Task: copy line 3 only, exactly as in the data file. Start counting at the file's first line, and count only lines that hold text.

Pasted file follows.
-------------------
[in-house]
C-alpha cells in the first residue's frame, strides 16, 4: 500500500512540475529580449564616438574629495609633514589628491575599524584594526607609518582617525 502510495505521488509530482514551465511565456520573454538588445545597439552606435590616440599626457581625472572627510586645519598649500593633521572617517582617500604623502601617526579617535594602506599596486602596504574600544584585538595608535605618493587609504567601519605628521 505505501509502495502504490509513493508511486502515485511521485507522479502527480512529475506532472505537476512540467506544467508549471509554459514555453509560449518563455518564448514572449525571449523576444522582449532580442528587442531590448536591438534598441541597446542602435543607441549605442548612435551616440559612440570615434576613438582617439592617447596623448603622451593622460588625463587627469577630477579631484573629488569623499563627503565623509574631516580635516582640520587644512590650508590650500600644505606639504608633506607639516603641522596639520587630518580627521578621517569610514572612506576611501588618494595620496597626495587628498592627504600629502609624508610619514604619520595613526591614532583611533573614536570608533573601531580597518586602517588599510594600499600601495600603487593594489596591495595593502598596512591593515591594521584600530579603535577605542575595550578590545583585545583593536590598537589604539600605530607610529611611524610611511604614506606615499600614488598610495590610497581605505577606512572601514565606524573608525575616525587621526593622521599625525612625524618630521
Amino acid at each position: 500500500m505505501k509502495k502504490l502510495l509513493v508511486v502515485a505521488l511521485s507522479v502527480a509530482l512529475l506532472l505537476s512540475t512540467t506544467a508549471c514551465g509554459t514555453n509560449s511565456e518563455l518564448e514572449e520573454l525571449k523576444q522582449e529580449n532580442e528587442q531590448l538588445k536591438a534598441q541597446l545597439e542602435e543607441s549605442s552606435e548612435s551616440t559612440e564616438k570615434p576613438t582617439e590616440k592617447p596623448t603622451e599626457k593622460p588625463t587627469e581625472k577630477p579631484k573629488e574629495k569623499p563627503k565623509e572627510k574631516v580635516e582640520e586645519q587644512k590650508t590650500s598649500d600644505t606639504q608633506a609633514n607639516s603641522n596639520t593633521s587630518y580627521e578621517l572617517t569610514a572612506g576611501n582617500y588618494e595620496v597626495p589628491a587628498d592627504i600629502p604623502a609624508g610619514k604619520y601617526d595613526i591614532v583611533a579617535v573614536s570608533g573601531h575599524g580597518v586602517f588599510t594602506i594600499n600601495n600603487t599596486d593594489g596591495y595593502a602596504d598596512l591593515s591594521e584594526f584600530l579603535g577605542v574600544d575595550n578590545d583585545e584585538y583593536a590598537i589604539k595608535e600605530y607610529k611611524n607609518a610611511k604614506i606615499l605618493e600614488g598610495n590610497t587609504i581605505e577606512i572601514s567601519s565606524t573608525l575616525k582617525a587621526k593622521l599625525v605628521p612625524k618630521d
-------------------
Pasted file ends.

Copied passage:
Amino acid at each position: 500500500m505505501k509502495k502504490l502510495l509513493v508511486v502515485a505521488l511521485s507522479v502527480a509530482l512529475l506532472l505537476s512540475t512540467t506544467a508549471c514551465g509554459t514555453n509560449s511565456e518563455l518564448e514572449e520573454l525571449k523576444q522582449e529580449n532580442e528587442q531590448l538588445k536591438a534598441q541597446l545597439e542602435e543607441s549605442s552606435e548612435s551616440t559612440e564616438k570615434p576613438t582617439e590616440k592617447p596623448t603622451e599626457k593622460p588625463t587627469e581625472k577630477p579631484k573629488e574629495k569623499p563627503k565623509e572627510k574631516v580635516e582640520e586645519q587644512k590650508t590650500s598649500d600644505t606639504q608633506a609633514n607639516s603641522n596639520t593633521s587630518y580627521e578621517l572617517t569610514a572612506g576611501n582617500y588618494e595620496v597626495p589628491a587628498d592627504i600629502p604623502a609624508g610619514k604619520y601617526d595613526i591614532v583611533a579617535v573614536s570608533g573601531h575599524g580597518v586602517f588599510t594602506i594600499n600601495n600603487t599596486d593594489g596591495y595593502a602596504d598596512l591593515s591594521e584594526f584600530l579603535g577605542v574600544d575595550n578590545d583585545e584585538y583593536a590598537i589604539k595608535e600605530y607610529k611611524n607609518a610611511k604614506i606615499l605618493e600614488g598610495n590610497t587609504i581605505e577606512i572601514s567601519s565606524t573608525l575616525k582617525a587621526k593622521l599625525v605628521p612625524k618630521d